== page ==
Dementia…What Is It?headingContent

Posted on August 10, 2016

Three trees in the shape of heads, one green, one yellow green, and one red with much of the leaves in the back goneWhat is Dementia?

Pat Summit, who was a legendary college basketball coach, recently died with early onset Alzheimer’s dementia. Her passing and diagnosis was highlighted in the national media, which brought more awareness to this disease. Purple is the color designated to recognize those affected with this disease, and people can participate in an annual walk to help raise awareness and support.

While there are several different types of dementia, Alzheimer’s is the most common. Dementia describes a decline in a person’s thinking abilities. These thinking difficulties are significant enough where they interfere with the person’s abilities to take care of everyday activities.  Most will get worse over time and have no cure.  Some dementia’s are, however, reversible such as depression, medication effects, excessive alcohol use, thyroid dysfunction and certain vitamin deficiencies.

Signs and Symptoms

If you or your loved one is concerned about dementia, here are some early warning signs to look for:

  • Memory loss that disrupts daily life
  • Problems with daily activities
  • Confusion with location
  • Visual and spatial problems
  • Problems with speaking or writing
  • Poor judgment
  • Social withdrawal and mood changes

Evaluation and Treatment

It is normal to experience some changes with our thinking as we age, but some people may begin to have these problems more frequently, which can disrupt the person’s ability to do every day activities. This is when it is important to talk to your doctor about these changes.  Your doctor may refer you to see a specialist to evaluate your thinking and mood. This likely will include a neurologist, neuropsychologist and/or a psychiatrist. While Alzheimer’s and most other dementia’s cannot be reversed, early diagnosis can lead to improved response from treatment, allow more time to plan for the future, increase opportunities to participate in clinical drug trials, participate in decision making about care and better access to support services.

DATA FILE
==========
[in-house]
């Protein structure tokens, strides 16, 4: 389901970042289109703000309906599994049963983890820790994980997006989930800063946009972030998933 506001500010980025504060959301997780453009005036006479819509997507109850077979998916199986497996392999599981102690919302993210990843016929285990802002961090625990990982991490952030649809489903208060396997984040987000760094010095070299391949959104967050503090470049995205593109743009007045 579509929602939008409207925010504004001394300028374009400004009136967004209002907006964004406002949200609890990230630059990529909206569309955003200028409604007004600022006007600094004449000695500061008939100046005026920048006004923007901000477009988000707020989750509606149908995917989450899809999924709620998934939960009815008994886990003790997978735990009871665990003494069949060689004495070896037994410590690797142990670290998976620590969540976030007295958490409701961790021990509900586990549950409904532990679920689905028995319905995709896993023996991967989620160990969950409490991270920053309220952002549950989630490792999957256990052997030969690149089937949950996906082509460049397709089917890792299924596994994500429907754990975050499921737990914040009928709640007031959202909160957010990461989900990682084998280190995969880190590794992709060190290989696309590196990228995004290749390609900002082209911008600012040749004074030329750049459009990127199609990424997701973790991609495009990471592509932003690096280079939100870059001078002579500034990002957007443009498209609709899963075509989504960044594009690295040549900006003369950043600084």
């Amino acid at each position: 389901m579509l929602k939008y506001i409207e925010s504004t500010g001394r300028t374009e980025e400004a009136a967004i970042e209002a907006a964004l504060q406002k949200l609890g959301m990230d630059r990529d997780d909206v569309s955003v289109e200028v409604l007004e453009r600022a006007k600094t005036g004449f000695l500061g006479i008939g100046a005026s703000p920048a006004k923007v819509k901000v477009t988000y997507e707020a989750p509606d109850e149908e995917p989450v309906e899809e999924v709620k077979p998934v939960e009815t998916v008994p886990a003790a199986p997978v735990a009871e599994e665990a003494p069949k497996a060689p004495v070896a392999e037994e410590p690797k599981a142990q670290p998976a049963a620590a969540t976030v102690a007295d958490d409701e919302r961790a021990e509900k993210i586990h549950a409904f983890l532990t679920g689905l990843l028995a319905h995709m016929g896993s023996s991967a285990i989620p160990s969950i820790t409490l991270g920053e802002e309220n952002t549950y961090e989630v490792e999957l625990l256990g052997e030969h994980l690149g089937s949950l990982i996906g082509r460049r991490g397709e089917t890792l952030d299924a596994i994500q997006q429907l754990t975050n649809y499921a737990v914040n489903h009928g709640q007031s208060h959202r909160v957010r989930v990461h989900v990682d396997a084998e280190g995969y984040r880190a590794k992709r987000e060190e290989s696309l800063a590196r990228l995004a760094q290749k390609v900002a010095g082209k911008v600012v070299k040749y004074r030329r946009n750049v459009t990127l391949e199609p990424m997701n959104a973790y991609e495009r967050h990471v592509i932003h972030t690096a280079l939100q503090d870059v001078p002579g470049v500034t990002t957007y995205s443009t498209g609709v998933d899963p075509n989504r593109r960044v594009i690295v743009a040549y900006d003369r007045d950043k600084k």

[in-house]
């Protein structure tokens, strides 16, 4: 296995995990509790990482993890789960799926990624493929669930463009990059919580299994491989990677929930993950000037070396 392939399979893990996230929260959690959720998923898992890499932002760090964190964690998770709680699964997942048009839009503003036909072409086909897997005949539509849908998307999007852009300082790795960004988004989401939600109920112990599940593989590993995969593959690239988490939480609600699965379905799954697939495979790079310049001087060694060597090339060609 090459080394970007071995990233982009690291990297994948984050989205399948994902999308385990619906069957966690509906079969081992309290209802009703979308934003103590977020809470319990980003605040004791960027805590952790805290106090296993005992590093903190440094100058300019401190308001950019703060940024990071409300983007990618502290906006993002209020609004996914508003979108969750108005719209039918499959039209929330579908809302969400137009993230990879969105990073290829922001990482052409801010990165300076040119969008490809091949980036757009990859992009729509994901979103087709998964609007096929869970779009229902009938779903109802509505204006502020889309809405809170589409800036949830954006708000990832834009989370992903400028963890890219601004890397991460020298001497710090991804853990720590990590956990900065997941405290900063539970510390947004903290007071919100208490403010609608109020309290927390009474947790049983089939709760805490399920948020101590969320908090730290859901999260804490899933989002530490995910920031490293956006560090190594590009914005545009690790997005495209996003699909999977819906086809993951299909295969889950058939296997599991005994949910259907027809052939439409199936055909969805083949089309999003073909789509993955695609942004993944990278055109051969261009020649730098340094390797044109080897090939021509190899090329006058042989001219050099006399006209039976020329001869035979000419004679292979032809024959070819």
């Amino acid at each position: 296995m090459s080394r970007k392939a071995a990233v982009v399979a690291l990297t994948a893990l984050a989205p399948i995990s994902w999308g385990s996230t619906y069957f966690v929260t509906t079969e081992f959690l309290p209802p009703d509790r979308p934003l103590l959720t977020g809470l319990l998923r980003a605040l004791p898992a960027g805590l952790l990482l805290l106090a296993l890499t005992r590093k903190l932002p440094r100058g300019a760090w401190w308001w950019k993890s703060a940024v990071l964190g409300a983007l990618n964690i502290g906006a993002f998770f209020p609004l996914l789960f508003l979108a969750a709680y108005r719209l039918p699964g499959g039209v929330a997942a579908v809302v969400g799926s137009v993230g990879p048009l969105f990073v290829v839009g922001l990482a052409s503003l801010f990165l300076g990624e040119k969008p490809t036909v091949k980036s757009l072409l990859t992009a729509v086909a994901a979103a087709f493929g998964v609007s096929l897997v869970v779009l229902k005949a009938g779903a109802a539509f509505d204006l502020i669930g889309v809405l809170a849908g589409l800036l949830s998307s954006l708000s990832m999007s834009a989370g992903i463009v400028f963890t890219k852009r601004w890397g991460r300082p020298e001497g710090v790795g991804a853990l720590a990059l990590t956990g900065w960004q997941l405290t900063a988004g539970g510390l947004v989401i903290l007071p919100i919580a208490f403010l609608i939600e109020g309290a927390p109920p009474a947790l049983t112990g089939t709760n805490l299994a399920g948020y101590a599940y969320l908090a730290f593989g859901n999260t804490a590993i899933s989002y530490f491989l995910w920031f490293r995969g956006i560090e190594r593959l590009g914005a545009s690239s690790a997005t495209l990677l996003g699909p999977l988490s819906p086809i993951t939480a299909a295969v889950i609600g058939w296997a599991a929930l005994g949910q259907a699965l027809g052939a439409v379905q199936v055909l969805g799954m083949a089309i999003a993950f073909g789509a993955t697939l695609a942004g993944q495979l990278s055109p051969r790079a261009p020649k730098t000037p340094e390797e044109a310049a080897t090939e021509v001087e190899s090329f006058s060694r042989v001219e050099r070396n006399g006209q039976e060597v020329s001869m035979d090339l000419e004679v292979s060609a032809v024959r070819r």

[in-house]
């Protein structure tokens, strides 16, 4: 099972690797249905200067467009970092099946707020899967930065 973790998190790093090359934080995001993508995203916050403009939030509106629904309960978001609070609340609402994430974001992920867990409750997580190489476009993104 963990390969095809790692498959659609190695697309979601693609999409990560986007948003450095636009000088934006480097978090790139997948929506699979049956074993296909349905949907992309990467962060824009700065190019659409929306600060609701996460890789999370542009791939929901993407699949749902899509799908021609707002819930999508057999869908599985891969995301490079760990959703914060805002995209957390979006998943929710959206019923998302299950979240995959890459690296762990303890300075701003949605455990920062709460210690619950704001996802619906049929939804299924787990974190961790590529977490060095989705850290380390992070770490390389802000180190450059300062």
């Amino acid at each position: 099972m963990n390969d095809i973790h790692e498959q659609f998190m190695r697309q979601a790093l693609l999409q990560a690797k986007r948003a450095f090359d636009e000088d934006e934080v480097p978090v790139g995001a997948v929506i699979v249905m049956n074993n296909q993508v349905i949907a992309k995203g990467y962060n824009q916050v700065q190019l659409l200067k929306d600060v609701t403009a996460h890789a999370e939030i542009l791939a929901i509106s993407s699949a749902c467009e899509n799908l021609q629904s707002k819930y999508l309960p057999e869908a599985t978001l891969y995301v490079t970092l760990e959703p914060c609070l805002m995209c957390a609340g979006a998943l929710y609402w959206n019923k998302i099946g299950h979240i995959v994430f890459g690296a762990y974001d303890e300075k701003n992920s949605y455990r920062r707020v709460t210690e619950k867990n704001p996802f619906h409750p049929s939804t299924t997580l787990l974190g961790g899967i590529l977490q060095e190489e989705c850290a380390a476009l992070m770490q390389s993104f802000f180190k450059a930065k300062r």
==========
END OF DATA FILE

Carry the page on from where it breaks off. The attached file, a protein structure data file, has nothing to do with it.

What Neuropsychologists Can Do to Help?

Neuropsychologists are often involved in the diagnostic process and conduct tests to assess functions of the brain such as attention, memory, language and reasoning; emotional functioning is also assessed.

In our clinic at the Palm Beach Neuroscience Institute (PBNI) we have neurologists and neuropsychologists who specialize in memory disorders and dementia.  We conduct comprehensive neuropsychological evaluations, which provides information about diagnosis and recommendations to doctors, and to patients and their families.   If you or a loved one have memory concerns, talk to your doctor or contact our clinic at 561-623-4980.